Neil has been researching integrated care for older people. He has been working with local commissioners and providers of health and social care to support developing programmes with literature reviews and evaluation. Drawing upon his recent Masters of Public Health, Neil focuses on inter-professional and inter-organisational aspects of integrated or coordinated care. He is also a strong advocate for involving patients and carers in service improvement, as well as exploring potential for service users to participate in research and evaluation. Neil aims to explore benefits to health literacy within future programmes, for example capturing the impact of telehealth projects on self-management and carer involvement. Neil's experience leading both qualitative and quantitative health research enables him to advise on suitable research or evaluation methods.
Member of Institute of Mental Health, Centre for Social Futures and Centre for Dementia
Member of Royal Society of Public Health, Arts and Health Special Interest Group
Evidence-based dementia care
'ProactivE heAlthcare for older people living in Care Homes' - PEACH Study. The study is funded by the Dunhill Medical Fund. PEACH is an acronym used to refer to a care home research project taking… read more
NEIL CHADBORN and JANE SPRINGETT, 2016. Children’s literacy in health and sustainability. In: ALBERTO D CIMADAMORE, GRO THERESE LIE, MAURICE B. MITTELMARK and FUNGISAI P. GWANZURA-OTTEMÖLLER, eds., Development and Sustainability: The Challenge of Social Change Zed Books. 93-117
CRAIG C, CHADBORN N, SANDS G, TUOMAINEN H and GLADMAN J, 2015. Systematic review of EASY-care needs assessment for community-dwelling older people. Age and ageing. 44(4), 559-565
'ProactivE heAlthcare for older people living in Care Homes' - PEACH Study. The study is funded by the Dunhill Medical Fund. PEACH is an acronym used to refer to a care home research project taking place in South Nottinghamshire, East Midlands, UK. In this project we are aiming to understand how a quality improvement collaborative (QIC) can help organise healthcare services delivered to care homes to better reflect the principles of comprehensive geriatric assessment (CGA). Please follow our twitter updates @PEACHstudy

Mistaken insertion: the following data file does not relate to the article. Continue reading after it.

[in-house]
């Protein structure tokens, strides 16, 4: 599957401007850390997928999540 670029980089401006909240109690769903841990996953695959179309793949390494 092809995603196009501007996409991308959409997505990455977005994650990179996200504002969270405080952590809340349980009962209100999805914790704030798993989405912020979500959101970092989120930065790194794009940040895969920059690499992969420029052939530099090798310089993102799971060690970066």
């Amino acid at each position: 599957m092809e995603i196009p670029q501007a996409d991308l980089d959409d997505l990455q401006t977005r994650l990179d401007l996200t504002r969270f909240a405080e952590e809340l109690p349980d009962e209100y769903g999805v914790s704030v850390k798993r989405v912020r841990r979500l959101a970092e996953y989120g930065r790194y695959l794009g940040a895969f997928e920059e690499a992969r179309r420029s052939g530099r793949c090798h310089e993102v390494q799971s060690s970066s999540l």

Alzheimer's Society Knowledge Exchange Fellowship Negotiating better community support for people living with dementia
A person living with dementia will tend to see a lot of different health services because of their complex needs. Many of these services will also be community based. This study will look at how organisations, based in the same community, coordinate with each other, and how important coordination might be.
The researchers on this project will speak to people living with dementia and their carers across geographical locations about how dementia services vary. They will also speak to staff and volunteers of these organisations about how well organisations work together. They plan to first visit dementia support organisations in the UK, and to move on to the Netherlands later in the year, so that they can compare services in the two countries.
The researchers aim to produce a set of recommendations about how services within a community can work together and with people living with dementia. This could help people get the best out of the services available to them and improve dementia support access, promoting a community approach.
Older People's views of Smart Health in Smart City Nottingham
See following for my 'research profiles':
Researcher ID: http://www.researcherid.com/rid/O-4803-2015
Google Scholar: https://scholar.google.co.uk/citations?user=nUxSsQkAAAAJ
The SOPRANO study is investigating how the services and support available to older people can help to promote resilience in later life. We are particularly interested in services providing 'that little bit of help' older people may need to maintain independence or bounce back from setbacks and illnesses.
We are talking to older people, the organisations providing support, and those who commission services to provide an overview of how the whole system works. We aim to improve joined up care for older people by identifying which aspects of the current processes and relationships are working and which need to change. By interviewing a wide range of older people, organisations, and commissioners we will be able to provide a comprehensive account of what happens in the East Midlands which will then be shared with relevant stakeholders to improve practice and the lives of older people.